Slowly, Waverly relinquished her hand, which was accepted in a calloused, warm hand, dry from the dust of the plains. Nicole led her forward, pressing her close to a sleeping hen with her free hand on the small of her back. It was all very thrilling. But even until the moment when Waverly jerked backward with another perfect brown egg in her hand, straight into the cradle of Nicole’s chest with her prize, she was still partially certain she was going to lose a finger.


“Very brave,” Nicole chuckled, resonating into Waverly’s own chest from where she shrunk against her.


Waverly relaxed into the shadow behind her and inspected the egg. “They don’t really bite, do they?”


“Not if you’re gentle,” Nicole murmured, running her hand almost absently along the underside of Waverly’s arm before she stepped back and returned to her seamless routine, like water slipping down the path of least resistance.


Waverly clutched the egg to her chest, smiling.


Nicole dozed in front of the fire, boots by the front door and vest undone again. Her hands were folded over her belly, which Waverly had made sure was full of a better dinner than she suspected Nicole had had in a long while. Just one of the few perks of being trained for a life of matrimonial servitude: Waverly made exceptional dinners. The afterglow of a good meal looked good on her. Waverly quite liked it like that. She quite liked the look of her all around, really.


“Did you get enough to eat?” Waverly asked, only partially fishing for the compliments Nicole dropped behind her like breadcrumbs. And for someone starved of affection their whole life, she was mostly powerless not to follow.


Nicole hummed happily and patted at her stomach. “More’n that,” she assured. “I ain’t ever ate that good.”


“I’m glad you liked it,” Waverly said smugly. “I’m very good.”


“You’re very confident,” Nicole smiled as her eyes slipped closed in contentment. “But yes. You’re real good.”


Waverly nodded in agreement and tried to return to her book. But - despite the best efforts of her governesses and her mother, for however brief a time, and her disappointed father, and the ladies of their community - Waverly’s mind wandered. It wandered to what her life might look like on the plains teaming with strange bird calls, long rolling leagues of clouds and the gentle turn of free earth under a freer sky. It wandered to the gentle snuffle of grazing cows, home-cooked meals in a little ranch that smelled like fresh oak. Then it wandered to the strange woman dozing in her armchair and humming the disjointed chorus of a barely remembered miners’ song under her breath. The anchor at the end of a line that’d pulled her from the rainy little nothing town she’d been leashed to across an ocean, a gold rush, a dozen tumbleweed towns, and a quaint little farm. Pulled her right to that door. Right to that woman.


All from an ad in a silly newspaper.


Waverly smiled wryly to herself. Life was funny that way. The queer cowboy at the end of the line was more blessing than curse, though. If there was one thing Waverly Earp would never lament the loss of it was men .


Nicole Haught was the best possible anchor. Even if she wouldn’t acknowledge it.


“We should go to bed,” Waverly announced, snapping her book shut.


Nicole shook herself a little, peering out from under a droopy eyelid. “We?”


“Yes, we . In the bed. Together.”


And then Nicole was wide awake. “No, no. You’re my guest. I won’t - it wouldn’t be proper .”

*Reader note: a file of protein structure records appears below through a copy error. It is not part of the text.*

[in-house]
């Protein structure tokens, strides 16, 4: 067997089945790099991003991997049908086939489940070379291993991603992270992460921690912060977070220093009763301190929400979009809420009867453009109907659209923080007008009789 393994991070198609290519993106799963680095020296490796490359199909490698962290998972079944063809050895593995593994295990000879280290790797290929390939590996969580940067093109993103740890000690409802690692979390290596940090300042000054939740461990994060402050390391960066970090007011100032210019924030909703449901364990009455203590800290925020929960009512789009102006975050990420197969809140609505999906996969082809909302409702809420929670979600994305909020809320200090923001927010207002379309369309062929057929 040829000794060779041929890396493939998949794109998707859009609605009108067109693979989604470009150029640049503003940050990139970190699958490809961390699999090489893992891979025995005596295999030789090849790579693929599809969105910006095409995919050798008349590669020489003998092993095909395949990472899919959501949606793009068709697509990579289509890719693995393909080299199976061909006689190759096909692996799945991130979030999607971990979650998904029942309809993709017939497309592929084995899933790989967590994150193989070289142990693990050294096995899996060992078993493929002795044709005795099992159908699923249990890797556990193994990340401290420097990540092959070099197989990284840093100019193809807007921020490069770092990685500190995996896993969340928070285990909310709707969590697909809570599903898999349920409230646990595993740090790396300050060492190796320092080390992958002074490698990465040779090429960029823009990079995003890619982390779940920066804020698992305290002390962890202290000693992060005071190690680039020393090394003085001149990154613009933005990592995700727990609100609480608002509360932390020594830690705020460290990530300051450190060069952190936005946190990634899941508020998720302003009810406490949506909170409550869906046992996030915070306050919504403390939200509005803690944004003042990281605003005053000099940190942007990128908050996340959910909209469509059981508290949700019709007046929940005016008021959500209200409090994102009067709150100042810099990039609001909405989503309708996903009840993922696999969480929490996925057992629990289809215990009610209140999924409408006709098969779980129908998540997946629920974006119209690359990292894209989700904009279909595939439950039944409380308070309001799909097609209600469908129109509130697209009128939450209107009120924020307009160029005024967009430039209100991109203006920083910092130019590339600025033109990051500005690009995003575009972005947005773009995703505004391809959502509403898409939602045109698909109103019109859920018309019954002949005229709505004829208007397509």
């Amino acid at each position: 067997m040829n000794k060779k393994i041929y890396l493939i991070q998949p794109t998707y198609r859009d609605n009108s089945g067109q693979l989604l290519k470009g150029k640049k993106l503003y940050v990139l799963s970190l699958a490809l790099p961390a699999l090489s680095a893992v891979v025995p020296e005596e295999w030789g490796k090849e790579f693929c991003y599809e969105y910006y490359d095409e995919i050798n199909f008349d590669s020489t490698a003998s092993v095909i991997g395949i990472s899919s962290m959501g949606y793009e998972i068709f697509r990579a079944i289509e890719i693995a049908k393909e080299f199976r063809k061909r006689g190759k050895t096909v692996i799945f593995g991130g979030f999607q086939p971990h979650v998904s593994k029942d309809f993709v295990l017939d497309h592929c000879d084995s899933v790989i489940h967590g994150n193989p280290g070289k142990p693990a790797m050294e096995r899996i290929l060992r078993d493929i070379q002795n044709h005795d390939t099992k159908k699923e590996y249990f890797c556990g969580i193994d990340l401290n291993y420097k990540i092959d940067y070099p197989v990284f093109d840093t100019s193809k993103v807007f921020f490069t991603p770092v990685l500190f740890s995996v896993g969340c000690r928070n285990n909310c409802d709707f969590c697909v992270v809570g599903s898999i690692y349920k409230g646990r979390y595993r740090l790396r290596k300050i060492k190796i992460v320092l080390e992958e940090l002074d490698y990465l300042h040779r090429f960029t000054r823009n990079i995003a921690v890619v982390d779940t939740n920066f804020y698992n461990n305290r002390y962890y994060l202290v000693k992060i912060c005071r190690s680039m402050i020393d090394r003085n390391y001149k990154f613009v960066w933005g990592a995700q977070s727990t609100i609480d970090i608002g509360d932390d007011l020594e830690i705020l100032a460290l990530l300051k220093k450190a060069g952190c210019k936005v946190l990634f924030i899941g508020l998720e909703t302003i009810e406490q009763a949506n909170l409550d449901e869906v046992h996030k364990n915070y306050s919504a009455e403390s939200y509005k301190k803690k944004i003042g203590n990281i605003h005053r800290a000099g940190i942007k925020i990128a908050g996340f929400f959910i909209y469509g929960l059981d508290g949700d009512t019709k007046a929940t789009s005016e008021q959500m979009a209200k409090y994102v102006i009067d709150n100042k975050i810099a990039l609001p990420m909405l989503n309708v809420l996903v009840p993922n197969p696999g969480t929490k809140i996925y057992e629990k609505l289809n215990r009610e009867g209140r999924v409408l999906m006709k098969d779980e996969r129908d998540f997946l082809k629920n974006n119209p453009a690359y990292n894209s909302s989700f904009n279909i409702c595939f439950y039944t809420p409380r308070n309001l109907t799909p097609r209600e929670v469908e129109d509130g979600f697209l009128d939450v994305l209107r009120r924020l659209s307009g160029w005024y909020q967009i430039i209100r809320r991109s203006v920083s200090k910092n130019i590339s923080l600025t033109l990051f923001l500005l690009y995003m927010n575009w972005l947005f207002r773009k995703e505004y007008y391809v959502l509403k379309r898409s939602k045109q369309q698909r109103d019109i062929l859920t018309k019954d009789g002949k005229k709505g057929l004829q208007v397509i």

“Well, we’re both women,” Waverly pointed out. “No risk of impropriety there.”


Nicole let out a long breath, wide-eyed and rosy around the cheeks. “I’m - Waverly. I’m not like other women. I’m not - like you . I wouldn’t understand.”


“Oh, I wouldn’t understand, hm? And what do you know of me , Nicole Haught? What do you know of what I’m like ? You think because I cook like a wife and wear dresses and read books and can’t milk a cow you know anything about Waverly Earp?” She snapped. “Well I’ll have you know, I broke a man’s hand once for getting frisky, I’ve shot more guns than you, and I kissed Maryann Breyer behind the bandstand in primary school, so you can take your sanctimonious chivalry and put it right up your pretty-”


“Waverly!” Nicole held her hands up. “Sorry! I'm sorry.” While Waverly caught her breath, Nicole ran one stressed hand through her hair over and over, pushing it back along the crown of her head while she blinked. “Sorry. I just - I feel it isn’t honest of me to not be forward in our...arrangement. Whatever that may be.”


“Because of impropriety,” Waverly pointed out, skeptical.


“Yes. Because you’re very beautiful and I’m very...different.”


“And you plan on doing improper things to me.”


Nicole reeled back. “What? No!”


“Then whatever is the problem?” Waverly sighed, tiring quickly of the conversation. It was growing late and Waverly had touched about a dozen goats. It had been a very long day.


“Waverly, I’ve lived alone a very long time,” she began, picking her words carefully in that low, soft drawl that strung her words together like thick molasses. “I don’t know how to sleep next to a person. I don’t know how to say the right words to a pretty girl. You are welcomed in my home for however long this is where you want to be, but you can’t unlearn this life from me overnight.” When she paused to gather more words, Waverly waited patiently in the quiet and crackle from the fire. “Please take the bed. My honor ain't make exceptions just because you got a smart tongue and nice hair.”


That, at least, got a laugh out of Waverly. “Alright, cowboy,” she sighed. “I wouldn’t wish to impune your honor .” She stood and made her way to the kitchen to clear the table, stopping to sweep up Nicole’s tumbled-over boots and right them closer to the door. Nicole watched her move around like she’d lived there her whole life. When she’d gathered her book and placed a folded blanket on Nicole’s lap, she bid her goodnight with a soft squeeze of her shoulder.


“Goodnight, Nicole.”


“G’night, Waverly.”


Before she retired to the little bedroom built off the east side of the ranch like an afterthought, Waverly turned to give her one last barb. “We’d better not be having this argument when we’re married.”


Nicole’s protests barely reached her through her own laughter and the quickly shut door.